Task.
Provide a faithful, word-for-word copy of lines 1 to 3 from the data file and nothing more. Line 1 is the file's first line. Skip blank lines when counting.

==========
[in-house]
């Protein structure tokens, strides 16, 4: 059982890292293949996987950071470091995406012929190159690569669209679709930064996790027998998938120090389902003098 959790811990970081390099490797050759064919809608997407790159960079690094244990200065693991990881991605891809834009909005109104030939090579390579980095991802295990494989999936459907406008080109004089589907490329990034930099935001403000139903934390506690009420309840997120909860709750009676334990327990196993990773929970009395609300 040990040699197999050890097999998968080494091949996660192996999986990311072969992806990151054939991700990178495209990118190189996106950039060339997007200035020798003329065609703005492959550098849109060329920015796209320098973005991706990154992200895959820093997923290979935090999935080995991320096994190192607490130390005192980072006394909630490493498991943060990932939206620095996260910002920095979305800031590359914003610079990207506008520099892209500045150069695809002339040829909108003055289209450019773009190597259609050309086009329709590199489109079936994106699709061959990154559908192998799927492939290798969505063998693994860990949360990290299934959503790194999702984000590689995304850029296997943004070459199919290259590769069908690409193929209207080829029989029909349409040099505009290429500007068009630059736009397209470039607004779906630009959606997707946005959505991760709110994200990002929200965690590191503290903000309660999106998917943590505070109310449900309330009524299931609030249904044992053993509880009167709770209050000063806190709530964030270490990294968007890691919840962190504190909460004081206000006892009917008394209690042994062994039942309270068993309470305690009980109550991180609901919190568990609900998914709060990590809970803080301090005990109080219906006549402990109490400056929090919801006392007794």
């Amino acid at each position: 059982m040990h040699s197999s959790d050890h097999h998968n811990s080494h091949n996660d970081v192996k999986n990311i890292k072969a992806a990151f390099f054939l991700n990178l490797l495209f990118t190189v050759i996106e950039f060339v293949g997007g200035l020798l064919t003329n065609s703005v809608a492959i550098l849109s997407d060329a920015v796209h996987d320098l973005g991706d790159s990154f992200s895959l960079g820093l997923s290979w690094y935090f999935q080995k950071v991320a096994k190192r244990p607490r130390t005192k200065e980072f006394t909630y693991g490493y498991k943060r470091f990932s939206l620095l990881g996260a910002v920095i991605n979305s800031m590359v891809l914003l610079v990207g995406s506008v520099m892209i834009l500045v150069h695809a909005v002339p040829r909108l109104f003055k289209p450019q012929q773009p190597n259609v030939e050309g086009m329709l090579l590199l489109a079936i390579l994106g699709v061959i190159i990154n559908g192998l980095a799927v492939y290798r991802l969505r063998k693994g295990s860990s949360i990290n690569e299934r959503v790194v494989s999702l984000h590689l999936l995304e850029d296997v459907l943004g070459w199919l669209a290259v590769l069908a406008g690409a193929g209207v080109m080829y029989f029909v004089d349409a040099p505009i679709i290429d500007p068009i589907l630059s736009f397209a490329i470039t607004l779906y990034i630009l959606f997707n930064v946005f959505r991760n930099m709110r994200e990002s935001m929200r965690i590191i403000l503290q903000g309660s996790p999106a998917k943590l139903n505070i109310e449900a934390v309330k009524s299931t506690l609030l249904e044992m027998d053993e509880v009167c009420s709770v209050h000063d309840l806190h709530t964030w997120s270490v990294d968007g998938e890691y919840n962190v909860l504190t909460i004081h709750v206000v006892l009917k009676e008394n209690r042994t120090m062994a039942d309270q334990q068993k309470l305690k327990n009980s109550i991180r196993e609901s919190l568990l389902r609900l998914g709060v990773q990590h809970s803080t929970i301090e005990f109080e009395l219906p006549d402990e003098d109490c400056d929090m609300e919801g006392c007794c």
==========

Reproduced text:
[in-house]
């Protein structure tokens, strides 16, 4: 059982890292293949996987950071470091995406012929190159690569669209679709930064996790027998998938120090389902003098 959790811990970081390099490797050759064919809608997407790159960079690094244990200065693991990881991605891809834009909005109104030939090579390579980095991802295990494989999936459907406008080109004089589907490329990034930099935001403000139903934390506690009420309840997120909860709750009676334990327990196993990773929970009395609300 040990040699197999050890097999998968080494091949996660192996999986990311072969992806990151054939991700990178495209990118190189996106950039060339997007200035020798003329065609703005492959550098849109060329920015796209320098973005991706990154992200895959820093997923290979935090999935080995991320096994190192607490130390005192980072006394909630490493498991943060990932939206620095996260910002920095979305800031590359914003610079990207506008520099892209500045150069695809002339040829909108003055289209450019773009190597259609050309086009329709590199489109079936994106699709061959990154559908192998799927492939290798969505063998693994860990949360990290299934959503790194999702984000590689995304850029296997943004070459199919290259590769069908690409193929209207080829029989029909349409040099505009290429500007068009630059736009397209470039607004779906630009959606997707946005959505991760709110994200990002929200965690590191503290903000309660999106998917943590505070109310449900309330009524299931609030249904044992053993509880009167709770209050000063806190709530964030270490990294968007890691919840962190504190909460004081206000006892009917008394209690042994062994039942309270068993309470305690009980109550991180609901919190568990609900998914709060990590809970803080301090005990109080219906006549402990109490400056929090919801006392007794």
């Amino acid at each position: 059982m040990h040699s197999s959790d050890h097999h998968n811990s080494h091949n996660d970081v192996k999986n990311i890292k072969a992806a990151f390099f054939l991700n990178l490797l495209f990118t190189v050759i996106e950039f060339v293949g997007g200035l020798l064919t003329n065609s703005v809608a492959i550098l849109s997407d060329a920015v796209h996987d320098l973005g991706d790159s990154f992200s895959l960079g820093l997923s290979w690094y935090f999935q080995k950071v991320a096994k190192r244990p607490r130390t005192k200065e980072f006394t909630y693991g490493y498991k943060r470091f990932s939206l620095l990881g996260a910002v920095i991605n979305s800031m590359v891809l914003l610079v990207g995406s506008v520099m892209i834009l500045v150069h695809a909005v002339p040829r909108l109104f003055k289209p450019q012929q773009p190597n259609v030939e050309g086009m329709l090579l590199l489109a079936i390579l994106g699709v061959i190159i990154n559908g192998l980095a799927v492939y290798r991802l969505r063998k693994g295990s860990s949360i990290n690569e299934r959503v790194v494989s999702l984000h590689l999936l995304e850029d296997v459907l943004g070459w199919l669209a290259v590769l069908a406008g690409a193929g209207v080109m080829y029989f029909v004089d349409a040099p505009i679709i290429d500007p068009i589907l630059s736009f397209a490329i470039t607004l779906y990034i630009l959606f997707n930064v946005f959505r991760n930099m709110r994200e990002s935001m929200r965690i590191i403000l503290q903000g309660s996790p999106a998917k943590l139903n505070i109310e449900a934390v309330k009524s299931t506690l609030l249904e044992m027998d053993e509880v009167c009420s709770v209050h000063d309840l806190h709530t964030w997120s270490v990294d968007g998938e890691y919840n962190v909860l504190t909460i004081h709750v206000v006892l009917k009676e008394n209690r042994t120090m062994a039942d309270q334990q068993k309470l305690k327990n009980s109550i991180r196993e609901s919190l568990l389902r609900l998914g709060v990773q990590h809970s803080t929970i301090e005990f109080e009395l219906p006549d402990e003098d109490c400056d929090m609300e919801g006392c007794c």